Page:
seppuku


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seppuku:

see hara-kirihara-kiri
[Jap.,=belly-cutting], the traditional Japanese form of honorable suicide, also known by its Chinese equivalent, seppuku. It was practiced by the Japanese feudal warrior class in order to avoid falling into enemy hands.
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References in periodicals archive ?
After seppuku, kamikaze and karoshi, Japan could hope that through a different perspective on the Japanese attitude toward work/duty, the next Japanese word to pop up in an English dictionary might be kodawari.
As Japan surrendered to the Allies, the founder of the Special Attack Units left a note of apology to the lost pilots and committed the ritual self-disembowelment known as seppuku. As reparation to the kamikazes and their families, he elected not to have an assistant behead him afterward, as was customary.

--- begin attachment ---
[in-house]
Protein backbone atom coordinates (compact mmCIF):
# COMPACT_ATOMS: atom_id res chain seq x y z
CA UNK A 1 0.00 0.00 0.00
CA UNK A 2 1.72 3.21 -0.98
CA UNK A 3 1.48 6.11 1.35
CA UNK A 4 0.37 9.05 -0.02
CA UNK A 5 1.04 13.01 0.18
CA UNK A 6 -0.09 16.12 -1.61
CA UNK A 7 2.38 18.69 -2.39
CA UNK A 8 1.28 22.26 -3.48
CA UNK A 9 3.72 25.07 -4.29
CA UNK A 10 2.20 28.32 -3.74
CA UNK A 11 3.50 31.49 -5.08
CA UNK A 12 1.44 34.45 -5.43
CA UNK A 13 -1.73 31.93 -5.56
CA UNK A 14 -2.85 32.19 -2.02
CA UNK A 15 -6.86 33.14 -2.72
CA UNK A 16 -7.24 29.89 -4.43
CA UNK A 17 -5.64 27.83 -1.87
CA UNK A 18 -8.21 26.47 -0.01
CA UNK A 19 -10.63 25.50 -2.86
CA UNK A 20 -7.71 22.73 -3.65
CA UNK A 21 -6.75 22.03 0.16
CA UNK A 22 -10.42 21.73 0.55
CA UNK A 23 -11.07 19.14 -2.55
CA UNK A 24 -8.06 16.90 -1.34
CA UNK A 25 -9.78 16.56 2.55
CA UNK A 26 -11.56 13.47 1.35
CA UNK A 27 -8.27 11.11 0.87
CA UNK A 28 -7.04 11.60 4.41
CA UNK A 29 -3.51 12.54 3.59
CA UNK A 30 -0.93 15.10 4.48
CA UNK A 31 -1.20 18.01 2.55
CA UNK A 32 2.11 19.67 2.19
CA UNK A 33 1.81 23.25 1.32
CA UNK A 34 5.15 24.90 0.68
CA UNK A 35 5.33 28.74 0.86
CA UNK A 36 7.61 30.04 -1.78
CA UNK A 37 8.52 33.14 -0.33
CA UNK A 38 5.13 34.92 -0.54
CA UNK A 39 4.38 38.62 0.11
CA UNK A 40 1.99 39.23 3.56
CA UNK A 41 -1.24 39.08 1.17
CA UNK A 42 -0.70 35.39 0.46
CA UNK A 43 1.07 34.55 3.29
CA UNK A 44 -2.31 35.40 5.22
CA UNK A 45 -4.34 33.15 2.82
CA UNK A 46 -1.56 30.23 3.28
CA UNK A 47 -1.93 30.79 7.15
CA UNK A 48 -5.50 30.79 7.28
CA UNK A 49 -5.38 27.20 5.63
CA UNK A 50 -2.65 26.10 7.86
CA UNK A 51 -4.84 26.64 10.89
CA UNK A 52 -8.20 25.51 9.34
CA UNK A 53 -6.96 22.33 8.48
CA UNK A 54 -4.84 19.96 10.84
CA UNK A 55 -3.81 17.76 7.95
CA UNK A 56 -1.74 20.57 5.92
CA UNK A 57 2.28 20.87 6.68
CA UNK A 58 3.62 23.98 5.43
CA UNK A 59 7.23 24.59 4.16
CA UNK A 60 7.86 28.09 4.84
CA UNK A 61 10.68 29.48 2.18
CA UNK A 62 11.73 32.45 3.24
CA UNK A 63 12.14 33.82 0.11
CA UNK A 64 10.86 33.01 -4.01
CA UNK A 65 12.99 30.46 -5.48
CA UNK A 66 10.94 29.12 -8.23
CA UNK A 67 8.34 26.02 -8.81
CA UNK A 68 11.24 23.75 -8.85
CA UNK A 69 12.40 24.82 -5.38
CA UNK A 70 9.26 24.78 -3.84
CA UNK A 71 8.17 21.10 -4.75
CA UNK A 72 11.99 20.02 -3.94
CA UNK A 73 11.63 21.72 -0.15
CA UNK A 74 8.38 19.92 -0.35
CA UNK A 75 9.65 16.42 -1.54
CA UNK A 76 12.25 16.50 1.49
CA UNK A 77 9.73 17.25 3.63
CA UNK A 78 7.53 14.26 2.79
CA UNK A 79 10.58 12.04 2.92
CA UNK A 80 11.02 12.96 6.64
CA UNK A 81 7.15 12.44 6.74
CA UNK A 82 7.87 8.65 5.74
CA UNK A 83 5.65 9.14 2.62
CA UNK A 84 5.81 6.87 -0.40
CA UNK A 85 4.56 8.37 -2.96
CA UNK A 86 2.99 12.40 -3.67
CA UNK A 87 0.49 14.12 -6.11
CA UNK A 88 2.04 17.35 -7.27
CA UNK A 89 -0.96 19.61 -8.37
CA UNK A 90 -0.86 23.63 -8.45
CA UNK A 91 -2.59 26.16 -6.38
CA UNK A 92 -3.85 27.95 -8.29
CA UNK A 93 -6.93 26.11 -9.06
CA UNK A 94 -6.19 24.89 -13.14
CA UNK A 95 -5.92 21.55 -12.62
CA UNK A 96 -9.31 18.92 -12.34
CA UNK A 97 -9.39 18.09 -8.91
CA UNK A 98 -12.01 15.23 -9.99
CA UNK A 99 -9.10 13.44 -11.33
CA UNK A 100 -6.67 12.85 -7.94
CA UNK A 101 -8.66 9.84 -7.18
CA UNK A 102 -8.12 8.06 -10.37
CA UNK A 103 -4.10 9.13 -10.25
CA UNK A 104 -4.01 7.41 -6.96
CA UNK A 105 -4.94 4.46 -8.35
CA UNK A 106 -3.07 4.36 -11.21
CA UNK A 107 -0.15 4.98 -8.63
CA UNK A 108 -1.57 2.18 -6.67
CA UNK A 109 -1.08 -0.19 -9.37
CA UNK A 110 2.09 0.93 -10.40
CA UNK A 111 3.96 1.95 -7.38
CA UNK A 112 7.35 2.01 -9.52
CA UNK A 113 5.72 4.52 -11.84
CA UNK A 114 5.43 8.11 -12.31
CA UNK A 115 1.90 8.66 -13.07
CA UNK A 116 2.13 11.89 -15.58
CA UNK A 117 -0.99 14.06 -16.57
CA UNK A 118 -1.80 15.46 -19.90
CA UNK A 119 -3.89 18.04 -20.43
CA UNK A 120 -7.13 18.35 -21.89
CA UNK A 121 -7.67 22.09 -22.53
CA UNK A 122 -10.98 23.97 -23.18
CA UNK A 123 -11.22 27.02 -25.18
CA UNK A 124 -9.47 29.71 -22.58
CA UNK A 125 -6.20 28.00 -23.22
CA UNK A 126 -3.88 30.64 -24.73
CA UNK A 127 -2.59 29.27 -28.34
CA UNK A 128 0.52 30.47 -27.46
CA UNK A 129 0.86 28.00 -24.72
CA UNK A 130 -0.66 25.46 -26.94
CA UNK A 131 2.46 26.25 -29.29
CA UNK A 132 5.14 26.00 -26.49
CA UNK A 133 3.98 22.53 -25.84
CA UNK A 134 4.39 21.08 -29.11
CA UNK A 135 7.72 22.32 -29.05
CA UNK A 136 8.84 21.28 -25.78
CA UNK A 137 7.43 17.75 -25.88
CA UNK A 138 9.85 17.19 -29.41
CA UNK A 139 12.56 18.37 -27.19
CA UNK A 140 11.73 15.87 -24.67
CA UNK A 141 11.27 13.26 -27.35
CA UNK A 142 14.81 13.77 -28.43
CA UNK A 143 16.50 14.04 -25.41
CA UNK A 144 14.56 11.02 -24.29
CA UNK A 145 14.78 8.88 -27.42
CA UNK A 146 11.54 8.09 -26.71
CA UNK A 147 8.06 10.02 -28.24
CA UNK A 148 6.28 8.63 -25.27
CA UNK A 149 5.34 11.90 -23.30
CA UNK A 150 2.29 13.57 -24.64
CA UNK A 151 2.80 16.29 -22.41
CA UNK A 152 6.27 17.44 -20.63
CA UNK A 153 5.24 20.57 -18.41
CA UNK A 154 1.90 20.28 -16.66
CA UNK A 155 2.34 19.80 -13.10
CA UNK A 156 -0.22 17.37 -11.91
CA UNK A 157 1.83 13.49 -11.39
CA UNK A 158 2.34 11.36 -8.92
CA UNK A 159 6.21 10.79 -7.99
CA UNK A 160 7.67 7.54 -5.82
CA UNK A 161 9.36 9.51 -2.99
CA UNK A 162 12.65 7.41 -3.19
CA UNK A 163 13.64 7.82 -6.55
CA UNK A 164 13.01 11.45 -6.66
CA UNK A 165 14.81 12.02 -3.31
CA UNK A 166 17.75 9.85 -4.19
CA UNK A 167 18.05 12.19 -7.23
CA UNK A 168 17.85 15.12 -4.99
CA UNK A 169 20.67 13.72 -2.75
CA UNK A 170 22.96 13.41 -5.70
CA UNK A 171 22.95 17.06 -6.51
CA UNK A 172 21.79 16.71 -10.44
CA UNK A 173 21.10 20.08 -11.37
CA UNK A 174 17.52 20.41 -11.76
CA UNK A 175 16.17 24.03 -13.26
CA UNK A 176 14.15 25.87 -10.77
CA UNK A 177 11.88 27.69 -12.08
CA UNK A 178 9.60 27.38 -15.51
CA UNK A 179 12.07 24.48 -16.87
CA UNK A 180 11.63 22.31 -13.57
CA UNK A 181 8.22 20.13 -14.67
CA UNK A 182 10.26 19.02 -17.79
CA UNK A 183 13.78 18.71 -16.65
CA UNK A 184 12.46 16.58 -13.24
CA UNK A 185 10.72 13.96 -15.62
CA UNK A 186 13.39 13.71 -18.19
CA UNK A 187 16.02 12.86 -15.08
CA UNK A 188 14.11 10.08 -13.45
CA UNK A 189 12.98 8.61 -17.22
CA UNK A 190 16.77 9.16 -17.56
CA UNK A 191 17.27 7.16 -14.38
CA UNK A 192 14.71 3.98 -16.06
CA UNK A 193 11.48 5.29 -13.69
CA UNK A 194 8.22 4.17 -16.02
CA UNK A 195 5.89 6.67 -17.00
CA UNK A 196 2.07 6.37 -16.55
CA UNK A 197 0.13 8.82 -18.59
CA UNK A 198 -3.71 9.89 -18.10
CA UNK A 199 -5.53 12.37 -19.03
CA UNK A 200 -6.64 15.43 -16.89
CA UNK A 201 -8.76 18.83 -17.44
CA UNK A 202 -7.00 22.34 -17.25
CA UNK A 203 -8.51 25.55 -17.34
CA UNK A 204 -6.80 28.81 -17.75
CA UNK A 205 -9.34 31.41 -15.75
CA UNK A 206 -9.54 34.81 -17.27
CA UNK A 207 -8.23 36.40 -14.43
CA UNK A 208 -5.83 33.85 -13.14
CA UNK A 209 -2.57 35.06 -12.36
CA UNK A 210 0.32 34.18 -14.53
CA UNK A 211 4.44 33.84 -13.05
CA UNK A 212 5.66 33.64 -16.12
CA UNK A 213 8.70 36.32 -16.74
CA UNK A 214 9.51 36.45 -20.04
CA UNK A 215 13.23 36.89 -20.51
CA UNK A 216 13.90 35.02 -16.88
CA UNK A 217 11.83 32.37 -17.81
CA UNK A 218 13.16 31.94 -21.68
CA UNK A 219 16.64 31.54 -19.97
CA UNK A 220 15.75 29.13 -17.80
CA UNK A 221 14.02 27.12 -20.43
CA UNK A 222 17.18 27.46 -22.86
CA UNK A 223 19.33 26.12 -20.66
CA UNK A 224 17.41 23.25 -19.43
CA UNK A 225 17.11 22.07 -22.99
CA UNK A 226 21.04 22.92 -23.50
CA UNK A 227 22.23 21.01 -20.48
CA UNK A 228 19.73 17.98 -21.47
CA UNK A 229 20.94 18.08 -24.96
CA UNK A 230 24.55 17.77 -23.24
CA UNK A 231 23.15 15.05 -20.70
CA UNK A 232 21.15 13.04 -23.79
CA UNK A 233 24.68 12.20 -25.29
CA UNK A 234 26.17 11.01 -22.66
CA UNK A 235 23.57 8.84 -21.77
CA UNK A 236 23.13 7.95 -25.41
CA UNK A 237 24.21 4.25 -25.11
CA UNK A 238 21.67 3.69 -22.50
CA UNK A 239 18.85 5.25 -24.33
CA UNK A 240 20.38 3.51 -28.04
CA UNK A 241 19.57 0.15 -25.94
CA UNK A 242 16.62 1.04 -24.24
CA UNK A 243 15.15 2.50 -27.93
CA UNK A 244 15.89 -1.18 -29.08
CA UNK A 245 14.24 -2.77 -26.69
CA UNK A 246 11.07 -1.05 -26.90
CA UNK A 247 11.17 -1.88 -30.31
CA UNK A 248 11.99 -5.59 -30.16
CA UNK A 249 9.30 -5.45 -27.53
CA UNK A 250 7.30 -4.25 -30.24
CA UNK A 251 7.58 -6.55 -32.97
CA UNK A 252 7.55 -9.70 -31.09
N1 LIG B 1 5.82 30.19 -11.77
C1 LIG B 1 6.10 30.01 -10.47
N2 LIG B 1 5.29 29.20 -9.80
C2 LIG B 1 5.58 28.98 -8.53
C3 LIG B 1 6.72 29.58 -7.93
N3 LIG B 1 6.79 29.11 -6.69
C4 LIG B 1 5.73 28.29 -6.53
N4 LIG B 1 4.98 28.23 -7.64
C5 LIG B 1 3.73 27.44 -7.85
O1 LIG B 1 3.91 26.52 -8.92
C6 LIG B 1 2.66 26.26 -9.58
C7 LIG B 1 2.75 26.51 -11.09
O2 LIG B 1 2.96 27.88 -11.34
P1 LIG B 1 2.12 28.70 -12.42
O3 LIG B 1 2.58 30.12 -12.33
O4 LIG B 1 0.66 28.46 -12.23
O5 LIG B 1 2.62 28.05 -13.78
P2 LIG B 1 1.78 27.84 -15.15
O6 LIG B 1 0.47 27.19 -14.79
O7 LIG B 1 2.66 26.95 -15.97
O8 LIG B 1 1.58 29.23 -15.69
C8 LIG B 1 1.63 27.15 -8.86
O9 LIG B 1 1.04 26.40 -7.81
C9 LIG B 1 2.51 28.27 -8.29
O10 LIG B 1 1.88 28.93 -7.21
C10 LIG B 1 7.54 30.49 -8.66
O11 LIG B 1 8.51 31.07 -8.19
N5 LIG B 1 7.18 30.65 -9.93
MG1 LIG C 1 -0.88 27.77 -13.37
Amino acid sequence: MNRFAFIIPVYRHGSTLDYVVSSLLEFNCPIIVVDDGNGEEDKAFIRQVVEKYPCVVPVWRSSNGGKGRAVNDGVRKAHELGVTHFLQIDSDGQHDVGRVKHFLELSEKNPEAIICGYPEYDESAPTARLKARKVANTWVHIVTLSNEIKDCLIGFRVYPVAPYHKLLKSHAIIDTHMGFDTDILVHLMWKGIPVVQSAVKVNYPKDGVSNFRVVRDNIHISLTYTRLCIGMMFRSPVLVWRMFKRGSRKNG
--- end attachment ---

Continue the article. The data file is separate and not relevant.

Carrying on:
Matt wonders if committing seppuku would absolve him of that last comment.
Since the POWs had either surrendered--an irredeemably dishonorable act--or allowed themselves to be captured, yet did not commit seppuku, it was the duty of honorable men to punish them.
Japanese overlord Shogun sentences benign ruler Lord Asano to commit suicide, seppuku, allowing Lord Kira to snatch both Asano's territory and his daughter Mika.
The most damaging came in 1663 when the practice of junshi, a form of seppuku (ritual self-disembowelment) performed by samurai upon the death of their lord, was outlawed.
Seppuku - ritual suicide - was part of the Samurai code, and Kamikaze pilots were seen as the bravest of the brave.
Even if Japan is a country with specific types of suicidal risk (seppuku, kamikaze), the rate of suicide is lower than in many European countries.
Of special interest is a section on cultural scripts for suicide: Russian roulette and duels, death by seppuku, self-immolation as protest, victim-precipitated homicide, sati, suicide by police, and suicide as liberation of the soul.